Microsoft's Azure Had About $400 Million Sales in June QuarterBy and
Data from switch to new segments sheds light on cloud revenue
Azure revenue in recent quarter was up slightly, CFO Hood says
Microsoft Corp.’s latest realignment of its financial reports made at least one thing clearer: sales for Azure cloud services.
When the software maker announced a shift to three new reporting segments last month, its disclosures about how to translate the old divisions to the new included just enough information to roughly calculate Azure’s revenue. That figure in the fiscal fourth quarter, which ended June 30, was about $400 million in sales. Rival Amazon.com Inc.’s Amazon Web Services posted $1.82 billion for the same period.
And what about the most recent quarter? Microsoft didn’t give the precise information needed to calculate Azure sales this time, but Chief Financial Officer Amy Hood said the business was up a little from the previous period.
Microsoft’s Azure revenue is a much guessed at and closely-guarded secret. Given the rapid growth in cloud services and Azure specifically -- the unit doubled in sales in the most recent quarter -- and Amazon’s decision to start breaking out specific results for its competing Amazon Web Services business, Azure’s revenue has come under greater scrutiny. The company doesn’t disclose revenue for that business alone, leaving analysts estimating instead.
That headline number is somewhat less than what Daniel Ives, an analyst at FBR Capital Markets anticipated, since he estimates that Azure’s annual revenue totals about $2 billion, while Azure’s quarterly sales translate into annualized revenue of $1.6 billion. Still, Ives expects rapid growth this year: "By then end of fiscal year 2016, I expect it to be more like $3 billion" on an annualized basis, he said.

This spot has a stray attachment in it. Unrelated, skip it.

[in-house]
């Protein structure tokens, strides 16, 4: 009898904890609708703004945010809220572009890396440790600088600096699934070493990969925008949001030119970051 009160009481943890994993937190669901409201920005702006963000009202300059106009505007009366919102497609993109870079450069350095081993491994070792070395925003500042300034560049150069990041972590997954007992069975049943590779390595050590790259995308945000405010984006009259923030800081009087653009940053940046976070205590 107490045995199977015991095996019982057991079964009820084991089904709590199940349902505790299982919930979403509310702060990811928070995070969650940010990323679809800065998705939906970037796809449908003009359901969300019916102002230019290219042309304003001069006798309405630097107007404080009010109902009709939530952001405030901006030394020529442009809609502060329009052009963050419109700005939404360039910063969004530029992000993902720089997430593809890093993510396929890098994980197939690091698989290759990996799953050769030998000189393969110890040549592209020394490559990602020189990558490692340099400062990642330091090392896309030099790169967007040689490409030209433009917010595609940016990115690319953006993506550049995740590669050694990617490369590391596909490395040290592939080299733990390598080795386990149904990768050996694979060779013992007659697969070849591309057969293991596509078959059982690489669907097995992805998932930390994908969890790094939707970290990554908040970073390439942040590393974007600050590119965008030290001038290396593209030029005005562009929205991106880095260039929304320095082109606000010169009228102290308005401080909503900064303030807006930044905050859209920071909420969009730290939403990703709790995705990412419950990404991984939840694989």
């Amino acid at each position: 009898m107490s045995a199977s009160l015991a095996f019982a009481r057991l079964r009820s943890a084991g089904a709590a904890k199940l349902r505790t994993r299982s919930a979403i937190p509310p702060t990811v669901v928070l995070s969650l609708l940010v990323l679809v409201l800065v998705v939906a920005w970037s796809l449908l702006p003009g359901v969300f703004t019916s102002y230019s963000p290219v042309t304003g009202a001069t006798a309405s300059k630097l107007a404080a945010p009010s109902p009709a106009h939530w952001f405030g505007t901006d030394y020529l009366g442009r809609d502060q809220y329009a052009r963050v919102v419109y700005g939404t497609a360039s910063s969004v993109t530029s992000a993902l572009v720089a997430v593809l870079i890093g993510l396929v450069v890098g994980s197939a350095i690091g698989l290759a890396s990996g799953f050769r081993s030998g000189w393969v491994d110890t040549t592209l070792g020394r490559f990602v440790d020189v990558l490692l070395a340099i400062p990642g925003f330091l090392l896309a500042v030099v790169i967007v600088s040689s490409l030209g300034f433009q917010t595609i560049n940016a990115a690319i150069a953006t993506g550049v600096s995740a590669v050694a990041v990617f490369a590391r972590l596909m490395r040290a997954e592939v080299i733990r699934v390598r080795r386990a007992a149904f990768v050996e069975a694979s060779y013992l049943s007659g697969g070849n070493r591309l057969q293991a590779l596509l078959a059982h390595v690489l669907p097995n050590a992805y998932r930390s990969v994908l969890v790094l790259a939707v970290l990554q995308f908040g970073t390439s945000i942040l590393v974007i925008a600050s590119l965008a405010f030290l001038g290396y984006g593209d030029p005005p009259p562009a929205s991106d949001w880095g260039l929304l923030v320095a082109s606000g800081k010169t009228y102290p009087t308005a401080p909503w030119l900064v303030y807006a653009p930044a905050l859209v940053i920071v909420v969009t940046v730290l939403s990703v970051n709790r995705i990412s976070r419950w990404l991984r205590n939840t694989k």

As for Office 365, the cloud version of Microsoft’s popular Office apps, consumer sales were about $230 million for the June quarter. On the commercial side, the best approximation is a number that includes revenue from cloud customer-management software -- yet there isn’t enough data to specify how much from each. Those brought in a combined $1.2 billion in sales in the June quarter, the data show.
Will Microsoft break out these numbers going forward? The software maker declined to comment.
To continue reading this article you must be a Bloomberg Professional Service Subscriber.
If you believe that you may have received this message in error please let us know.